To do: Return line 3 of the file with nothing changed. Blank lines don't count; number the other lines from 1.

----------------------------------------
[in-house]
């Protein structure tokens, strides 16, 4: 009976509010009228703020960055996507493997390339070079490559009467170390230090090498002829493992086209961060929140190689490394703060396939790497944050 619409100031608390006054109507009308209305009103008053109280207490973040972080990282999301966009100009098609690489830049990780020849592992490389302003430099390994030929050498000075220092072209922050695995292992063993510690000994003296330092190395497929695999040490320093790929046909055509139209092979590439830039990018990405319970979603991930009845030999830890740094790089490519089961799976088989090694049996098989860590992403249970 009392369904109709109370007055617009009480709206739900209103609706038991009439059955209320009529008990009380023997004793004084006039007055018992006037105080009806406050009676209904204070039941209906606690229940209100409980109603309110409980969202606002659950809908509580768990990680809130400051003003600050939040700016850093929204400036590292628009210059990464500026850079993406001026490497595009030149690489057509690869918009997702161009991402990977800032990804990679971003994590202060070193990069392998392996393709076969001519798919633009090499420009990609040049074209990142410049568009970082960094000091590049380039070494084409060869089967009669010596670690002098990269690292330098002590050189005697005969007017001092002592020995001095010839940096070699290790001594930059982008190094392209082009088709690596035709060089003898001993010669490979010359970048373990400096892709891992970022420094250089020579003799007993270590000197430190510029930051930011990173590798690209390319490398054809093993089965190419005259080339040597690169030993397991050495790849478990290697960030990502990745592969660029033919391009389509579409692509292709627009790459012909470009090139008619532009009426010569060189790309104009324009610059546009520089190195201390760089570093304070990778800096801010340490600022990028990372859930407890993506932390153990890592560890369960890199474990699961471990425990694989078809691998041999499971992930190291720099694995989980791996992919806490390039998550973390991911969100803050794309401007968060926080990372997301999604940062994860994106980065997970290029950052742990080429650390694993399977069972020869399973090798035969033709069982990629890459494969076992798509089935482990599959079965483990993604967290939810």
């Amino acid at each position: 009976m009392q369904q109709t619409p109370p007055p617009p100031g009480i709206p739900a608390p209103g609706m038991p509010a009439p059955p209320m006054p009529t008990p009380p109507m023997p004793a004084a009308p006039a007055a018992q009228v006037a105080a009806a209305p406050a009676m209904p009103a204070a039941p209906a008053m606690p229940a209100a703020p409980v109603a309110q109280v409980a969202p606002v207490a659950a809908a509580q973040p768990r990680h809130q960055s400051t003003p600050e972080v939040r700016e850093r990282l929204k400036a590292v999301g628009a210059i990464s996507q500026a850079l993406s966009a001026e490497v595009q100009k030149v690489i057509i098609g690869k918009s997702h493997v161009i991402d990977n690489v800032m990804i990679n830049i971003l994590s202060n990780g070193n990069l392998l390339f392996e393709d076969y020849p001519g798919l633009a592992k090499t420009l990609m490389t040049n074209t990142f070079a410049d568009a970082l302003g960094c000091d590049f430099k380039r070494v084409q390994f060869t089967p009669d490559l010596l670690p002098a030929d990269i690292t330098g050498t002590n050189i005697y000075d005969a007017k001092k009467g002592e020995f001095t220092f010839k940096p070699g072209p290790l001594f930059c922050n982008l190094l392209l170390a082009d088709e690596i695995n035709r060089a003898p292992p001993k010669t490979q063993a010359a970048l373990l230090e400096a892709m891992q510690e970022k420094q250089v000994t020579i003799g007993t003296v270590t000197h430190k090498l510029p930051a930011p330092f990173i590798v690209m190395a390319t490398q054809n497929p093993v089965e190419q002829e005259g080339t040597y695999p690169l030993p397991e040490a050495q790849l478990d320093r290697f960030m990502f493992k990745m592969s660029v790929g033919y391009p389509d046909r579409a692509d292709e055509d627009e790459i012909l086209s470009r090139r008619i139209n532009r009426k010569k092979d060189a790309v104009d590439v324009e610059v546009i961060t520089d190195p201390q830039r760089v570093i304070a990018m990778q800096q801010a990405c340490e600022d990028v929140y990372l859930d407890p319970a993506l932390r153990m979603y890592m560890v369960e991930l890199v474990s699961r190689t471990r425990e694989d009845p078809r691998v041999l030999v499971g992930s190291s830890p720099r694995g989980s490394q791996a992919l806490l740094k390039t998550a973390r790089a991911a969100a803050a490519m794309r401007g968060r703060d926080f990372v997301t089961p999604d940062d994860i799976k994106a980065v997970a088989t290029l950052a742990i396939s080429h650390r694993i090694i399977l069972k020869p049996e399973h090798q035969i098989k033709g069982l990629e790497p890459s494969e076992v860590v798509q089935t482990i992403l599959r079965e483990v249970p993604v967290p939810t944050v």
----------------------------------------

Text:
């Amino acid at each position: 009976m009392q369904q109709t619409p109370p007055p617009p100031g009480i709206p739900a608390p209103g609706m038991p509010a009439p059955p209320m006054p009529t008990p009380p109507m023997p004793a004084a009308p006039a007055a018992q009228v006037a105080a009806a209305p406050a009676m209904p009103a204070a039941p209906a008053m606690p229940a209100a703020p409980v109603a309110q109280v409980a969202p606002v207490a659950a809908a509580q973040p768990r990680h809130q960055s400051t003003p600050e972080v939040r700016e850093r990282l929204k400036a590292v999301g628009a210059i990464s996507q500026a850079l993406s966009a001026e490497v595009q100009k030149v690489i057509i098609g690869k918009s997702h493997v161009i991402d990977n690489v800032m990804i990679n830049i971003l994590s202060n990780g070193n990069l392998l390339f392996e393709d076969y020849p001519g798919l633009a592992k090499t420009l990609m490389t040049n074209t990142f070079a410049d568009a970082l302003g960094c000091d590049f430099k380039r070494v084409q390994f060869t089967p009669d490559l010596l670690p002098a030929d990269i690292t330098g050498t002590n050189i005697y000075d005969a007017k001092k009467g002592e020995f001095t220092f010839k940096p070699g072209p290790l001594f930059c922050n982008l190094l392209l170390a082009d088709e690596i695995n035709r060089a003898p292992p001993k010669t490979q063993a010359a970048l373990l230090e400096a892709m891992q510690e970022k420094q250089v000994t020579i003799g007993t003296v270590t000197h430190k090498l510029p930051a930011p330092f990173i590798v690209m190395a390319t490398q054809n497929p093993v089965e190419q002829e005259g080339t040597y695999p690169l030993p397991e040490a050495q790849l478990d320093r290697f960030m990502f493992k990745m592969s660029v790929g033919y391009p389509d046909r579409a692509d292709e055509d627009e790459i012909l086209s470009r090139r008619i139209n532009r009426k010569k092979d060189a790309v104009d590439v324009e610059v546009i961060t520089d190195p201390q830039r760089v570093i304070a990018m990778q800096q801010a990405c340490e600022d990028v929140y990372l859930d407890p319970a993506l932390r153990m979603y890592m560890v369960e991930l890199v474990s699961r190689t471990r425990e694989d009845p078809r691998v041999l030999v499971g992930s190291s830890p720099r694995g989980s490394q791996a992919l806490l740094k390039t998550a973390r790089a991911a969100a803050a490519m794309r401007g968060r703060d926080f990372v997301t089961p999604d940062d994860i799976k994106a980065v997970a088989t290029l950052a742990i396939s080429h650390r694993i090694i399977l069972k020869p049996e399973h090798q035969i098989k033709g069982l990629e790497p890459s494969e076992v860590v798509q089935t482990i992403l599959r079965e483990v249970p993604v967290p939810t944050v």